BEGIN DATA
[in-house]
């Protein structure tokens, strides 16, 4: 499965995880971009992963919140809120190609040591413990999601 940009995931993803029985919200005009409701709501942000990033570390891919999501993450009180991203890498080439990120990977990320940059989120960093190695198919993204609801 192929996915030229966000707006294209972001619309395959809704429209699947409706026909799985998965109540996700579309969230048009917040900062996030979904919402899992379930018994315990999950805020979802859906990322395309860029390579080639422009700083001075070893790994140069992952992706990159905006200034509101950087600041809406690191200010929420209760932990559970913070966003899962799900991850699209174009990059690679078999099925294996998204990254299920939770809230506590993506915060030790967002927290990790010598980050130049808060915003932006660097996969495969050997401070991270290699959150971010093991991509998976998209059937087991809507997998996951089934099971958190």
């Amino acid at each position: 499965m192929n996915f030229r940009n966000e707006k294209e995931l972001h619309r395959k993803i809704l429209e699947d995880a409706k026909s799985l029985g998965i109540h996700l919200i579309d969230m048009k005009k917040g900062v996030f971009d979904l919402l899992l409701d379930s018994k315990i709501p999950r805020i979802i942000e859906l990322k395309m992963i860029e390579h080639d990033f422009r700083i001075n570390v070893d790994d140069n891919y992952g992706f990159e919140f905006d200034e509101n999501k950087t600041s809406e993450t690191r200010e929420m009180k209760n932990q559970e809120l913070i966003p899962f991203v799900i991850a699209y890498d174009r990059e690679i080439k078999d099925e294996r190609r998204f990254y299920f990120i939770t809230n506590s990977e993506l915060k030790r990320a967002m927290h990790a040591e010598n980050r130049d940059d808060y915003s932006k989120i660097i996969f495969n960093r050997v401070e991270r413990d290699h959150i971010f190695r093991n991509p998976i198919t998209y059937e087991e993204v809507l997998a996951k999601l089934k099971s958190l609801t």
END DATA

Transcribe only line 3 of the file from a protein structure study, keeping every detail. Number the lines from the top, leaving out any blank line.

């Amino acid at each position: 499965m192929n996915f030229r940009n966000e707006k294209e995931l972001h619309r395959k993803i809704l429209e699947d995880a409706k026909s799985l029985g998965i109540h996700l919200i579309d969230m048009k005009k917040g900062v996030f971009d979904l919402l899992l409701d379930s018994k315990i709501p999950r805020i979802i942000e859906l990322k395309m992963i860029e390579h080639d990033f422009r700083i001075n570390v070893d790994d140069n891919y992952g992706f990159e919140f905006d200034e509101n999501k950087t600041s809406e993450t690191r200010e929420m009180k209760n932990q559970e809120l913070i966003p899962f991203v799900i991850a699209y890498d174009r990059e690679i080439k078999d099925e294996r190609r998204f990254y299920f990120i939770t809230n506590s990977e993506l915060k030790r990320a967002m927290h990790a040591e010598n980050r130049d940059d808060y915003s932006k989120i660097i996969f495969n960093r050997v401070e991270r413990d290699h959150i971010f190695r093991n991509p998976i198919t998209y059937e087991e993204v809507l997998a996951k999601l089934k099971s958190l609801t």